As a result of the accident, I had an eyelid injury and bruises in the neck and shoulders, and my colleague had bruises to his back, neck and shoulders.”
A media activist was at the medical facility when a child from the Hanana family was brought in from the market. He said:
“As soon as the child arrived, the doctor opened his jacket to remove it so that she could examine him and I saw two packets of cigarettes that were in the inside pockets of the jacket, apparently to sell single cigarettes as has been the case at this market… usually people who need to get something, they’d go to this market, buy what they need and leave quickly. So all those who were killed or wounded were either sellers or children selling cigarettes or buyers.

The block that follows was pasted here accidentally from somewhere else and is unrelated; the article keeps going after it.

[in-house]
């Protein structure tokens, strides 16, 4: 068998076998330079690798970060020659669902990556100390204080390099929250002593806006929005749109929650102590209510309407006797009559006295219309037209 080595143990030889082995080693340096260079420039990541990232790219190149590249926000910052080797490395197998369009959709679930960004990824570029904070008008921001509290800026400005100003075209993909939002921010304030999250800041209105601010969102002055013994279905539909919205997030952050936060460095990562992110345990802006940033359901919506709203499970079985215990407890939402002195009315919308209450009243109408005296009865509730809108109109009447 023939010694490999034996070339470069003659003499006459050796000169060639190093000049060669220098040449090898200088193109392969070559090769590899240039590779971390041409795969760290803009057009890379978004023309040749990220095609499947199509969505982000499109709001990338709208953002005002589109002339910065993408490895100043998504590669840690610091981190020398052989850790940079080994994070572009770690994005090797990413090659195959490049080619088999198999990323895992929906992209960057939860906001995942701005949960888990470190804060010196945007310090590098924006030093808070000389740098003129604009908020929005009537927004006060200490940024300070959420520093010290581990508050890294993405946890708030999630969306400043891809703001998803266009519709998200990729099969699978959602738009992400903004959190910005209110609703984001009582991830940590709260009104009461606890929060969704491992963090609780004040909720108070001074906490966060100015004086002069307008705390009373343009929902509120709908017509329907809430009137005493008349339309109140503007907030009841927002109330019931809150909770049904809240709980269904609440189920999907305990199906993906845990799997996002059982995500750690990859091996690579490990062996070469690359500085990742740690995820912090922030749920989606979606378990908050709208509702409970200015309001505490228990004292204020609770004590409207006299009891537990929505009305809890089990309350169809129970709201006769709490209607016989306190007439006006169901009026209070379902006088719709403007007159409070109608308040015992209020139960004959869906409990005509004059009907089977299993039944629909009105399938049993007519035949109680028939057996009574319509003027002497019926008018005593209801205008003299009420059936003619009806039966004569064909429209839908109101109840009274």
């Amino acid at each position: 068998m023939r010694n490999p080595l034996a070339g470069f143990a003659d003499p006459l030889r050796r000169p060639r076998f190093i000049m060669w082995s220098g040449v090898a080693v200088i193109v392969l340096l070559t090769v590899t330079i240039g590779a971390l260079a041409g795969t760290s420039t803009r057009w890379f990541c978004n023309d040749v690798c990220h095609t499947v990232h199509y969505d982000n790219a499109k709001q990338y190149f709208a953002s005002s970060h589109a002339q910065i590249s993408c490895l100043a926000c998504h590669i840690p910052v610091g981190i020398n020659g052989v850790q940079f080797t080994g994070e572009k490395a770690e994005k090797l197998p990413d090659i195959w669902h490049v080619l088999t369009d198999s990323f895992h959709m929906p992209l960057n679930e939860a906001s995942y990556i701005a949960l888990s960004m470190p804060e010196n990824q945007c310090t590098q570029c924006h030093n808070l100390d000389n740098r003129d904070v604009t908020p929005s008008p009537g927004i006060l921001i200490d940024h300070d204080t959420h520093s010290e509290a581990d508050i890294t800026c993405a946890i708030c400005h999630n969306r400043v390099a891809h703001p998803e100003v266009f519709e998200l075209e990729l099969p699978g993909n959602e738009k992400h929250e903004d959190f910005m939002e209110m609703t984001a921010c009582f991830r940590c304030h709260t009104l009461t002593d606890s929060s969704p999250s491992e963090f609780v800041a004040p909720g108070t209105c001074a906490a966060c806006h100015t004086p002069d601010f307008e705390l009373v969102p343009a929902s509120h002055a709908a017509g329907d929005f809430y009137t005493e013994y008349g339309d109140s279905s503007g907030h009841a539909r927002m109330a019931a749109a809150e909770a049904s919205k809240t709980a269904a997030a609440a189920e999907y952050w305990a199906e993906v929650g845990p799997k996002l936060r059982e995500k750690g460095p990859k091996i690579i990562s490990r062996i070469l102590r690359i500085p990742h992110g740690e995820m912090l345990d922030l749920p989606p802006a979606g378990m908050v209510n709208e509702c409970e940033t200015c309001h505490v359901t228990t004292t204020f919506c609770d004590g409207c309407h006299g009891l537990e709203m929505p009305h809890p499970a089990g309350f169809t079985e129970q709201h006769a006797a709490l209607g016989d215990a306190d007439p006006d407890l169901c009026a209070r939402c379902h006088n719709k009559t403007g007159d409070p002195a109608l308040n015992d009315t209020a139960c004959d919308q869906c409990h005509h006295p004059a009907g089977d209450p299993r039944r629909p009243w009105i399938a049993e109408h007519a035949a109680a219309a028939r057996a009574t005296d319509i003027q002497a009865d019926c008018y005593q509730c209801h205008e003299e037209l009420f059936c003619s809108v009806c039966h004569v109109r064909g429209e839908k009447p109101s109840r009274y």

The doctor did all she could to save this child, but he died.”
Attacks on residential buildings
At least one residential building was hit by at least one missile within seconds either before or after the market was bombed and it is just a street away from the market, which made people believe that one aircraft had targeted both locations.
Civil defence rescuers recovered the bodies of a dentist, Ahmad Wehbe, and a family member believed to be his father-in-law, Sobhi al-Bahsh, and they rescued two women and at least two children believed to be members of Ahmad Wehbe’s family. A doctor said that Ahmad Wehbe used to help in emergencies and provide first aid to cases of injuries at the medical facility in Kafr Batna.
Earlier, at around 4:10pm on the same day, at least one missile hit a residential area in Kafr Batna around 400 meters away from the market, according to a member of the civil defence who went to the scene to rescue the wounded. One man, Mohammad Arafa, from the nearby town of Hazze was killed while walking on the street and three men and four children were wounded.
March 16, 2018
December 19, 2013
July 26, 2013
July 9, 2013
Human rights researcher and blogger.